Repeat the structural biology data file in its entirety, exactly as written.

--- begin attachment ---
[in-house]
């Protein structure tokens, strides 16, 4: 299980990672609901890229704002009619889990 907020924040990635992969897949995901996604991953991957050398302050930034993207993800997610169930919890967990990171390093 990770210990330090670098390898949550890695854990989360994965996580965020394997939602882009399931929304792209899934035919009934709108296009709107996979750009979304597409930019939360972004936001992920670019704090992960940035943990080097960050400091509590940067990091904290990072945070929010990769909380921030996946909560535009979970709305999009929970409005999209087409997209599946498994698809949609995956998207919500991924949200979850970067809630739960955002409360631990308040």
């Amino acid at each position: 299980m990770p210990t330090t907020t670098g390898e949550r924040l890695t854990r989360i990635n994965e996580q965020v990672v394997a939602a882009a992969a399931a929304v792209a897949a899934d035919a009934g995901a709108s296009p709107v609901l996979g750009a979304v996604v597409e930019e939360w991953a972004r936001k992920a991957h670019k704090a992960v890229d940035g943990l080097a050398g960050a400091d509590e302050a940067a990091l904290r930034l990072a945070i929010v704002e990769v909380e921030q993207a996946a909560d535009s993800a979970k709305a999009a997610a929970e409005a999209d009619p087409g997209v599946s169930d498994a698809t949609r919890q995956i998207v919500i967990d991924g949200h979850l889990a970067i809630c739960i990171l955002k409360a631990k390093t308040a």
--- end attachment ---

[in-house]
């Protein structure tokens, strides 16, 4: 299980990672609901890229704002009619889990 907020924040990635992969897949995901996604991953991957050398302050930034993207993800997610169930919890967990990171390093 990770210990330090670098390898949550890695854990989360994965996580965020394997939602882009399931929304792209899934035919009934709108296009709107996979750009979304597409930019939360972004936001992920670019704090992960940035943990080097960050400091509590940067990091904290990072945070929010990769909380921030996946909560535009979970709305999009929970409005999209087409997209599946498994698809949609995956998207919500991924949200979850970067809630739960955002409360631990308040």
């Amino acid at each position: 299980m990770p210990t330090t907020t670098g390898e949550r924040l890695t854990r989360i990635n994965e996580q965020v990672v394997a939602a882009a992969a399931a929304v792209a897949a899934d035919a009934g995901a709108s296009p709107v609901l996979g750009a979304v996604v597409e930019e939360w991953a972004r936001k992920a991957h670019k704090a992960v890229d940035g943990l080097a050398g960050a400091d509590e302050a940067a990091l904290r930034l990072a945070i929010v704002e990769v909380e921030q993207a996946a909560d535009s993800a979970k709305a999009a997610a929970e409005a999209d009619p087409g997209v599946s169930d498994a698809t949609r919890q995956i998207v919500i967990d991924g949200h979850l889990a970067i809630c739960i990171l955002k409360a631990k390093t308040a």